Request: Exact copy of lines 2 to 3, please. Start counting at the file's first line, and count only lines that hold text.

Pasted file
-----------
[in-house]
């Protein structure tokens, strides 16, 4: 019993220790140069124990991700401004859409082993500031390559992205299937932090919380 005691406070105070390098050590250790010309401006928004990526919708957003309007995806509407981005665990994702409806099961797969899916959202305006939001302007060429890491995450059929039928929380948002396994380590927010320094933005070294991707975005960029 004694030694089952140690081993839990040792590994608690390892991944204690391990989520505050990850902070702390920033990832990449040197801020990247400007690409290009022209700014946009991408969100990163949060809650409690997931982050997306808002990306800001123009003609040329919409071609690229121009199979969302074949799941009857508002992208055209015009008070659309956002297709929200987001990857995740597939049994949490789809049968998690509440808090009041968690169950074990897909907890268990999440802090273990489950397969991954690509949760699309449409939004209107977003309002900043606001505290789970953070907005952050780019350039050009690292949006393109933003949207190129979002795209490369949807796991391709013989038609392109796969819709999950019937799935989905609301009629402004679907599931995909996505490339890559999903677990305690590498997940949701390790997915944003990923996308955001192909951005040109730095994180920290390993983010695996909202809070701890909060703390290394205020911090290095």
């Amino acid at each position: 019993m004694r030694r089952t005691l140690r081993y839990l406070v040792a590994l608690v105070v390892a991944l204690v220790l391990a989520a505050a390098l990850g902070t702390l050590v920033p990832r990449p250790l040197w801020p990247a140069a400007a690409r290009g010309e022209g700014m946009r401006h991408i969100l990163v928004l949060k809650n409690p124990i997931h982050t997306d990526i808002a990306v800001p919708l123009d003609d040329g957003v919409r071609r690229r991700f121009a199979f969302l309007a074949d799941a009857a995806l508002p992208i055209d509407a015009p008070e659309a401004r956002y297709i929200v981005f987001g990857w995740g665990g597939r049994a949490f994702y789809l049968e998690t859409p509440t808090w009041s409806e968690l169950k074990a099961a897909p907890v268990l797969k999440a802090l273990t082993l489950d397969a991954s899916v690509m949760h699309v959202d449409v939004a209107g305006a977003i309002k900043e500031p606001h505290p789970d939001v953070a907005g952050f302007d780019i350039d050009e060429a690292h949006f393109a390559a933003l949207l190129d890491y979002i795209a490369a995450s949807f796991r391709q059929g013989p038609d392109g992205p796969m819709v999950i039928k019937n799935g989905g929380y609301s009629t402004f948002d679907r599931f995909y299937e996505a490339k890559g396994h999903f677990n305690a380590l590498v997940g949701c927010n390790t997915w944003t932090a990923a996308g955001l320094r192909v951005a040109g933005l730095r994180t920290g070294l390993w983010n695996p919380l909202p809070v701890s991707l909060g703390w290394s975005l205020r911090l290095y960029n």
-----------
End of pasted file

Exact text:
């Protein structure tokens, strides 16, 4: 019993220790140069124990991700401004859409082993500031390559992205299937932090919380 005691406070105070390098050590250790010309401006928004990526919708957003309007995806509407981005665990994702409806099961797969899916959202305006939001302007060429890491995450059929039928929380948002396994380590927010320094933005070294991707975005960029 004694030694089952140690081993839990040792590994608690390892991944204690391990989520505050990850902070702390920033990832990449040197801020990247400007690409290009022209700014946009991408969100990163949060809650409690997931982050997306808002990306800001123009003609040329919409071609690229121009199979969302074949799941009857508002992208055209015009008070659309956002297709929200987001990857995740597939049994949490789809049968998690509440808090009041968690169950074990897909907890268990999440802090273990489950397969991954690509949760699309449409939004209107977003309002900043606001505290789970953070907005952050780019350039050009690292949006393109933003949207190129979002795209490369949807796991391709013989038609392109796969819709999950019937799935989905609301009629402004679907599931995909996505490339890559999903677990305690590498997940949701390790997915944003990923996308955001192909951005040109730095994180920290390993983010695996909202809070701890909060703390290394205020911090290095």
């Amino acid at each position: 019993m004694r030694r089952t005691l140690r081993y839990l406070v040792a590994l608690v105070v390892a991944l204690v220790l391990a989520a505050a390098l990850g902070t702390l050590v920033p990832r990449p250790l040197w801020p990247a140069a400007a690409r290009g010309e022209g700014m946009r401006h991408i969100l990163v928004l949060k809650n409690p124990i997931h982050t997306d990526i808002a990306v800001p919708l123009d003609d040329g957003v919409r071609r690229r991700f121009a199979f969302l309007a074949d799941a009857a995806l508002p992208i055209d509407a015009p008070e659309a401004r956002y297709i929200v981005f987001g990857w995740g665990g597939r049994a949490f994702y789809l049968e998690t859409p509440t808090w009041s409806e968690l169950k074990a099961a897909p907890v268990l797969k999440a802090l273990t082993l489950d397969a991954s899916v690509m949760h699309v959202d449409v939004a209107g305006a977003i309002k900043e500031p606001h505290p789970d939001v953070a907005g952050f302007d780019i350039d050009e060429a690292h949006f393109a390559a933003l949207l190129d890491y979002i795209a490369a995450s949807f796991r391709q059929g013989p038609d392109g992205p796969m819709v999950i039928k019937n799935g989905g929380y609301s009629t402004f948002d679907r599931f995909y299937e996505a490339k890559g396994h999903f677990n305690a380590l590498v997940g949701c927010n390790t997915w944003t932090a990923a996308g955001l320094r192909v951005a040109g933005l730095r994180t920290g070294l390993w983010n695996p919380l909202p809070v701890s991707l909060g703390w290394s975005l205020r911090l290095y960029n």